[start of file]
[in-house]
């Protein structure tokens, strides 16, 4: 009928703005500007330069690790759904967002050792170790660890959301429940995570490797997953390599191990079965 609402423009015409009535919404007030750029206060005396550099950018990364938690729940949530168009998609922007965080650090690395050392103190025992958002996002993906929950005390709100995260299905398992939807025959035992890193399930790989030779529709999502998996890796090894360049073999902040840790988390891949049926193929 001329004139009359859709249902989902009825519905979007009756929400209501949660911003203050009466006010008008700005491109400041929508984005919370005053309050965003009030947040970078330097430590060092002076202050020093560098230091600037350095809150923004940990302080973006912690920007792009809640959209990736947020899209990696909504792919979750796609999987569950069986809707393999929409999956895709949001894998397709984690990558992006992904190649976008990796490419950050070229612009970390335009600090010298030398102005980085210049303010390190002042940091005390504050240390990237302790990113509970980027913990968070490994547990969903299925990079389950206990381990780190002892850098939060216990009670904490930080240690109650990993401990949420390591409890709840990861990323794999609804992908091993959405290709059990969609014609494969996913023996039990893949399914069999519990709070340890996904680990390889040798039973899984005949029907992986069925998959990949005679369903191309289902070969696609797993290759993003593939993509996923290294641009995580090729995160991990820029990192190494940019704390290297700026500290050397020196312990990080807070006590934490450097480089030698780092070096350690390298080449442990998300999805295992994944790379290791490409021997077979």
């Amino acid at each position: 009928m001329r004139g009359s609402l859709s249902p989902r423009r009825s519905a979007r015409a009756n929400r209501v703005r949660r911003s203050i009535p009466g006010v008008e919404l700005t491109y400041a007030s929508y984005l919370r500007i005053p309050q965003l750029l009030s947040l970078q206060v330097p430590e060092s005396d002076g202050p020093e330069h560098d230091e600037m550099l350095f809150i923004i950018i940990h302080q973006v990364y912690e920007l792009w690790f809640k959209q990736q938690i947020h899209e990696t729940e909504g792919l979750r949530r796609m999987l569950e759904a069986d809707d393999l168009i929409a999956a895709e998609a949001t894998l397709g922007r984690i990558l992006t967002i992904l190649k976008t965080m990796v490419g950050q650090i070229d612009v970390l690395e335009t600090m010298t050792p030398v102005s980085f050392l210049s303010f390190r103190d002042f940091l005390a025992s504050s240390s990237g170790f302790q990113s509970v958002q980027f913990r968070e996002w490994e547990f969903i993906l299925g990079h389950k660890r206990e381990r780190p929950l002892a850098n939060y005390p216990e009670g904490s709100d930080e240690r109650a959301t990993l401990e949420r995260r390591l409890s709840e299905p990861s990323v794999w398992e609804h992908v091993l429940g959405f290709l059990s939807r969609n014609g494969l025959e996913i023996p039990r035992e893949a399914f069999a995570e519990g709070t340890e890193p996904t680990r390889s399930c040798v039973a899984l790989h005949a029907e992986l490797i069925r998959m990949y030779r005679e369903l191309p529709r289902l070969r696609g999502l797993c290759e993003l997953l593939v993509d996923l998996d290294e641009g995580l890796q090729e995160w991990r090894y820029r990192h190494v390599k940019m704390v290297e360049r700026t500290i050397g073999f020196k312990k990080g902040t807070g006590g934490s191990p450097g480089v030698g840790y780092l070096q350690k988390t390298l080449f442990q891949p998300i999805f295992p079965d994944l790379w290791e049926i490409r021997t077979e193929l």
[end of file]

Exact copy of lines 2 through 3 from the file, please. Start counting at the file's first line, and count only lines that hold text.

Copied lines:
């Protein structure tokens, strides 16, 4: 009928703005500007330069690790759904967002050792170790660890959301429940995570490797997953390599191990079965 609402423009015409009535919404007030750029206060005396550099950018990364938690729940949530168009998609922007965080650090690395050392103190025992958002996002993906929950005390709100995260299905398992939807025959035992890193399930790989030779529709999502998996890796090894360049073999902040840790988390891949049926193929 001329004139009359859709249902989902009825519905979007009756929400209501949660911003203050009466006010008008700005491109400041929508984005919370005053309050965003009030947040970078330097430590060092002076202050020093560098230091600037350095809150923004940990302080973006912690920007792009809640959209990736947020899209990696909504792919979750796609999987569950069986809707393999929409999956895709949001894998397709984690990558992006992904190649976008990796490419950050070229612009970390335009600090010298030398102005980085210049303010390190002042940091005390504050240390990237302790990113509970980027913990968070490994547990969903299925990079389950206990381990780190002892850098939060216990009670904490930080240690109650990993401990949420390591409890709840990861990323794999609804992908091993959405290709059990969609014609494969996913023996039990893949399914069999519990709070340890996904680990390889040798039973899984005949029907992986069925998959990949005679369903191309289902070969696609797993290759993003593939993509996923290294641009995580090729995160991990820029990192190494940019704390290297700026500290050397020196312990990080807070006590934490450097480089030698780092070096350690390298080449442990998300999805295992994944790379290791490409021997077979």
């Amino acid at each position: 009928m001329r004139g009359s609402l859709s249902p989902r423009r009825s519905a979007r015409a009756n929400r209501v703005r949660r911003s203050i009535p009466g006010v008008e919404l700005t491109y400041a007030s929508y984005l919370r500007i005053p309050q965003l750029l009030s947040l970078q206060v330097p430590e060092s005396d002076g202050p020093e330069h560098d230091e600037m550099l350095f809150i923004i950018i940990h302080q973006v990364y912690e920007l792009w690790f809640k959209q990736q938690i947020h899209e990696t729940e909504g792919l979750r949530r796609m999987l569950e759904a069986d809707d393999l168009i929409a999956a895709e998609a949001t894998l397709g922007r984690i990558l992006t967002i992904l190649k976008t965080m990796v490419g950050q650090i070229d612009v970390l690395e335009t600090m010298t050792p030398v102005s980085f050392l210049s303010f390190r103190d002042f940091l005390a025992s504050s240390s990237g170790f302790q990113s509970v958002q980027f913990r968070e996002w490994e547990f969903i993906l299925g990079h389950k660890r206990e381990r780190p929950l002892a850098n939060y005390p216990e009670g904490s709100d930080e240690r109650a959301t990993l401990e949420r995260r390591l409890s709840e299905p990861s990323v794999w398992e609804h992908v091993l429940g959405f290709l059990s939807r969609n014609g494969l025959e996913i023996p039990r035992e893949a399914f069999a995570e519990g709070t340890e890193p996904t680990r390889s399930c040798v039973a899984l790989h005949a029907e992986l490797i069925r998959m990949y030779r005679e369903l191309p529709r289902l070969r696609g999502l797993c290759e993003l997953l593939v993509d996923l998996d290294e641009g995580l890796q090729e995160w991990r090894y820029r990192h190494v390599k940019m704390v290297e360049r700026t500290i050397g073999f020196k312990k990080g902040t807070g006590g934490s191990p450097g480089v030698g840790y780092l070096q350690k988390t390298l080449f442990q891949p998300i999805f295992p079965d994944l790379w290791e049926i490409r021997t077979e193929l």